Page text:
In short, both plows are tough enough to get the job done. Straight blades are still a big seller as they are a less costly than a V-blade. However, due to the multi-position capabilities of a V-plow, it is able to direct snow much differently than a straight blade. In the “scoop” position, a V-plow can stack snow in a way that a straight blade simply can’t match. Slicing through snow that has frozen overnight is also vastly easier with a V-plow. While in the “V” position, the plow’s sharp arrowhead configuration cuts through hard snow better than the flat edge of a straight blade, making operation easier on the plow, truck and operator.
Plow Materials – Poly Vs. Mild Steel Vs. Stainless Steel
For commercial snowplow work, all three materials will be adequate. However, they all have their strengths and weaknesses.
Of the three, poly is the most slick. Snow will not stick to the blade and will slide off the side faster and easier. Poly is also extremely resistant to scratches, dents, and corrosion. As a result, more and more snow professionals are switching their fleets to poly. However, one common misconception to dispel about poly is that it is lighter than steel. This simply isn’t true. In fact, most poly plows are heavier than steel because of the reinforced steel framework that rests behind the poly moldboard.
Stainless steel is corrosion-resistant and has a slight advantage over mild steel in “slickness.” Some also consider it to be the most visually appealing. Consequently, it is more prone to dents and scratches. Any rocks you hit will leave “dings” on the plow. Over time, this may look unsightly and could affect the plow's performance.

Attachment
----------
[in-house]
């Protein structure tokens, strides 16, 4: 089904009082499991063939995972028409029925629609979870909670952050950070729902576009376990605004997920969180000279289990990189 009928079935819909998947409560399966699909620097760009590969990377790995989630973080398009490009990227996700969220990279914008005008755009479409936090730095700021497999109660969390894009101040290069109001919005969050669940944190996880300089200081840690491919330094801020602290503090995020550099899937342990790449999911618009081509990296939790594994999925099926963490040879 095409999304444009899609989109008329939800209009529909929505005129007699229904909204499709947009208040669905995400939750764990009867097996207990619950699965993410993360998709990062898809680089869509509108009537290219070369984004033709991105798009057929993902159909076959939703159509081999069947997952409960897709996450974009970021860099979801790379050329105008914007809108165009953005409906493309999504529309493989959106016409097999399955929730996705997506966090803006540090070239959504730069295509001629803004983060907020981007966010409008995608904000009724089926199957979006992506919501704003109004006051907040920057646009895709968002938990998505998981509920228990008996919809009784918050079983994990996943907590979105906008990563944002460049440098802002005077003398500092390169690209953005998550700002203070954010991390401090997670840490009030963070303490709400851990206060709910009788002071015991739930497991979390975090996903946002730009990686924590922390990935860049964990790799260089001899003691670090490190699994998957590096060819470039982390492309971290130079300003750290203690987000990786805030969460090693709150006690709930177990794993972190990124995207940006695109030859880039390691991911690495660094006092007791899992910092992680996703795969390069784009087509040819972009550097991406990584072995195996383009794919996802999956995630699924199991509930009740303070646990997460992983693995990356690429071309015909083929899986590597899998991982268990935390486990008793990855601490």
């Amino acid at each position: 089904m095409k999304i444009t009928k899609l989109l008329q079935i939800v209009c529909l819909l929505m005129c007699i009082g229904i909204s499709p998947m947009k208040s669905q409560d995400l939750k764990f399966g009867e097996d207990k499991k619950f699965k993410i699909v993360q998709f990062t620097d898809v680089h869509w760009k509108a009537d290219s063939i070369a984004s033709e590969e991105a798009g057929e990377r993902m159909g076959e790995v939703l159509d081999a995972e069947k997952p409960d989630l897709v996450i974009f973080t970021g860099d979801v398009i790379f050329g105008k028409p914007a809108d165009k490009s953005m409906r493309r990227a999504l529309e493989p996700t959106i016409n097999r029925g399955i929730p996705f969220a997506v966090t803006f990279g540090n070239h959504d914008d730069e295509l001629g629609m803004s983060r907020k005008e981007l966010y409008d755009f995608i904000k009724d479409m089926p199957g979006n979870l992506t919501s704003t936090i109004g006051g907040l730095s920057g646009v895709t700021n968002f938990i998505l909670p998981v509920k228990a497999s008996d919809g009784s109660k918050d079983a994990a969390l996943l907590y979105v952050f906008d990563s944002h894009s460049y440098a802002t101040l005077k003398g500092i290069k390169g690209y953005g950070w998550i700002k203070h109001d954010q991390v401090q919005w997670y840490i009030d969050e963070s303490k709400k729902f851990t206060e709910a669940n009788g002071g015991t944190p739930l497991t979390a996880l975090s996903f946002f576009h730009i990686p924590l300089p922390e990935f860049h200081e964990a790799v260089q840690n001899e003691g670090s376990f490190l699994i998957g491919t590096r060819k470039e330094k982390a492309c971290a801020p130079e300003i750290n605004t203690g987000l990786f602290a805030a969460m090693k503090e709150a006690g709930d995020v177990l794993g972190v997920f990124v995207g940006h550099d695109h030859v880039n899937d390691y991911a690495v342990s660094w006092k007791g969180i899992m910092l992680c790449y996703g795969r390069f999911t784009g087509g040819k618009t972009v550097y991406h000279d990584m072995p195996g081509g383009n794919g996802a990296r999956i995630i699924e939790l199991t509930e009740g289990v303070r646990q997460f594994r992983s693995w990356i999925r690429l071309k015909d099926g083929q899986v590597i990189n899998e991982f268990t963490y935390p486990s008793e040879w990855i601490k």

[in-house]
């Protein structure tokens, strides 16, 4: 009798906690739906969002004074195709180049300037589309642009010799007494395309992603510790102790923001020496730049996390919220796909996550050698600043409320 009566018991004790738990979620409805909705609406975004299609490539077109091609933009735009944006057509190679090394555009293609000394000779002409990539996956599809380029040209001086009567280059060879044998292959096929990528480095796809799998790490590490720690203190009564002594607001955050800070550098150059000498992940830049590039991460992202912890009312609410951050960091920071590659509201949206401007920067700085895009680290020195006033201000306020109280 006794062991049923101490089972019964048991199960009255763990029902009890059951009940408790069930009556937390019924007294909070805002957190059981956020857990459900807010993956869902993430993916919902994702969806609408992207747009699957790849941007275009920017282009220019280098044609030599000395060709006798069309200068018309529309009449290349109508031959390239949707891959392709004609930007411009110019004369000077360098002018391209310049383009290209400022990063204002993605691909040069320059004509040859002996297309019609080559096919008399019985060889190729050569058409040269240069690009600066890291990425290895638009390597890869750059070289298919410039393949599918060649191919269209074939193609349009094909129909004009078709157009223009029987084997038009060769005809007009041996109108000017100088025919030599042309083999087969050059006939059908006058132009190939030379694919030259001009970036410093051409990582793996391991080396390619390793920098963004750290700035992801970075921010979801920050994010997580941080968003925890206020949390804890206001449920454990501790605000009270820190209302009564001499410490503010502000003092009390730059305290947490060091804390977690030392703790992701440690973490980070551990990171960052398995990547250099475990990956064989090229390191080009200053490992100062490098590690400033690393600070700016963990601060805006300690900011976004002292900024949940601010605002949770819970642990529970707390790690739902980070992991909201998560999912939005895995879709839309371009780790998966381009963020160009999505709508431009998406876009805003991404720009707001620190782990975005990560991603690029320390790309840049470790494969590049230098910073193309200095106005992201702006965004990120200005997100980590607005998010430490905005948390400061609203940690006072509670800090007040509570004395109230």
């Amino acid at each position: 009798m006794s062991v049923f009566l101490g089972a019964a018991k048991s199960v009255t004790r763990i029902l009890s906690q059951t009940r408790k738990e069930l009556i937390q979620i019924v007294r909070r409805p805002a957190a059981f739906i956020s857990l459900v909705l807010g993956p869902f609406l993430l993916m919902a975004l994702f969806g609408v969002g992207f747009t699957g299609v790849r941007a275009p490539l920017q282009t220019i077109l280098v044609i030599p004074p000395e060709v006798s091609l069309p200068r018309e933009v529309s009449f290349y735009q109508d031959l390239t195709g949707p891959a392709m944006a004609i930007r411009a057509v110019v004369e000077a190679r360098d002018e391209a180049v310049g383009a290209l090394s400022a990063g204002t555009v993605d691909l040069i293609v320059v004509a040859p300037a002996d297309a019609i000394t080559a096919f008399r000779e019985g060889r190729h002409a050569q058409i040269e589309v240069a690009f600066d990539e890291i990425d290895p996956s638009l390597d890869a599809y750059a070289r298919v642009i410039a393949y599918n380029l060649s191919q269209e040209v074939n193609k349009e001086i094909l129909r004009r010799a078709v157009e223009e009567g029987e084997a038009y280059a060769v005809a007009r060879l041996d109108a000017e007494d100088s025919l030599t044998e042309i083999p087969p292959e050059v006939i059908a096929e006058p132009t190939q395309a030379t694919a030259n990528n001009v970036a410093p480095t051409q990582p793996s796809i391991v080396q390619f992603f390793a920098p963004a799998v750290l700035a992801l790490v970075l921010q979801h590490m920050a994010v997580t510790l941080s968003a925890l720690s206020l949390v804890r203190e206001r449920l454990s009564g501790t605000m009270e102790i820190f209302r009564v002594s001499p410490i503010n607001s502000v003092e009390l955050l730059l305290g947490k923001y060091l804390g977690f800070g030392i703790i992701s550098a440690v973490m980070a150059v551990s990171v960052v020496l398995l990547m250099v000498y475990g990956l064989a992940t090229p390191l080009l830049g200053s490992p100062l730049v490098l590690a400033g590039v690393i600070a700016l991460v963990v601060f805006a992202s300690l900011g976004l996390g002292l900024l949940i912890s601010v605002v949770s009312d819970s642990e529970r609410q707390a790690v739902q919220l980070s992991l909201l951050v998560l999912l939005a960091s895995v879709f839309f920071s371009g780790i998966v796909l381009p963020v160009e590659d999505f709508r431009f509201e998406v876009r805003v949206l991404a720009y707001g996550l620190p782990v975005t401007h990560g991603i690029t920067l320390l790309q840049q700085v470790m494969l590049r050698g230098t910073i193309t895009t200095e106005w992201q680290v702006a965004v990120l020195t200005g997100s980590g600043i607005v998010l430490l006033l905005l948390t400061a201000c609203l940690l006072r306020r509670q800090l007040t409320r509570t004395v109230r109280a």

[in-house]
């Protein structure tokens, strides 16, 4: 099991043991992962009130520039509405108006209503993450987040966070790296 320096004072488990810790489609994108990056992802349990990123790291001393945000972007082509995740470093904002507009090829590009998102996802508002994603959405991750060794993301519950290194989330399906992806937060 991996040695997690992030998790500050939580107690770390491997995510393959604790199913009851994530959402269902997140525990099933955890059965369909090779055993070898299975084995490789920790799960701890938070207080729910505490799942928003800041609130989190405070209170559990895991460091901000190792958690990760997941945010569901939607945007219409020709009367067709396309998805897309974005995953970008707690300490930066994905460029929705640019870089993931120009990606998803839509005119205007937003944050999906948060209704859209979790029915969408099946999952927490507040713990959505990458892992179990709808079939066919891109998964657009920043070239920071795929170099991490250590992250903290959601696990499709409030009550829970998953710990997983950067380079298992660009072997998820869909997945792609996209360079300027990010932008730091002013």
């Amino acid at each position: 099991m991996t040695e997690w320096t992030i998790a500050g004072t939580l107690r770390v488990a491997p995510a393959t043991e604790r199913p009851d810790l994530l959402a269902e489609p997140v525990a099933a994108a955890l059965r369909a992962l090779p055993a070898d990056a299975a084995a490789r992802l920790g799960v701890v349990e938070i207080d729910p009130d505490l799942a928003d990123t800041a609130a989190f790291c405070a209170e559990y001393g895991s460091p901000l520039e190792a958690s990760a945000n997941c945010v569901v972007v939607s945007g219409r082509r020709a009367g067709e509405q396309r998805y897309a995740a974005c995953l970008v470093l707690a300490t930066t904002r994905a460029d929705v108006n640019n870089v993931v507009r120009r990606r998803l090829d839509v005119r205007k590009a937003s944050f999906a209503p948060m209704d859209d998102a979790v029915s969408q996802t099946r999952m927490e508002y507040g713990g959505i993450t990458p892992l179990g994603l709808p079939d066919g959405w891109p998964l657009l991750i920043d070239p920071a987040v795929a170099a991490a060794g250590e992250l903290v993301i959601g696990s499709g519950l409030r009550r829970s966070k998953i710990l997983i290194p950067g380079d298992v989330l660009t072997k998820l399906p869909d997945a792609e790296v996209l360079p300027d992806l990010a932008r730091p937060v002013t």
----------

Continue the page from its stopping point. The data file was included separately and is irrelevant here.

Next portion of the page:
There’s no doubt that mild steel is the industry standard. It has been used to manufacture plows for decades. Steel plows are treated with a zinc powder coating to help prevent rust. However, over time rust will occur. Still, mild steel plows can be relied upon to be durable, rigid and valuable.
Ease of Use
The winter season is a rough one. You’ll need to be able to attach your plow in the worst conditions it can toss out, including in the dark, cold, snow, ice, sleet, salt and grime. When shopping for a plow, you want to evaluate the attachment system as they vary from one manufacturer to another. Ease of use is one of the main selling points of an attachment system. Look for one that you can quickly attach your truck to and begin your plowing job. If you are a snow contractor, you will also want to consider the attachment system's ability to switch between multiple trucks in your fleet. This also varies by manufacturer.
Lighting and Control Systems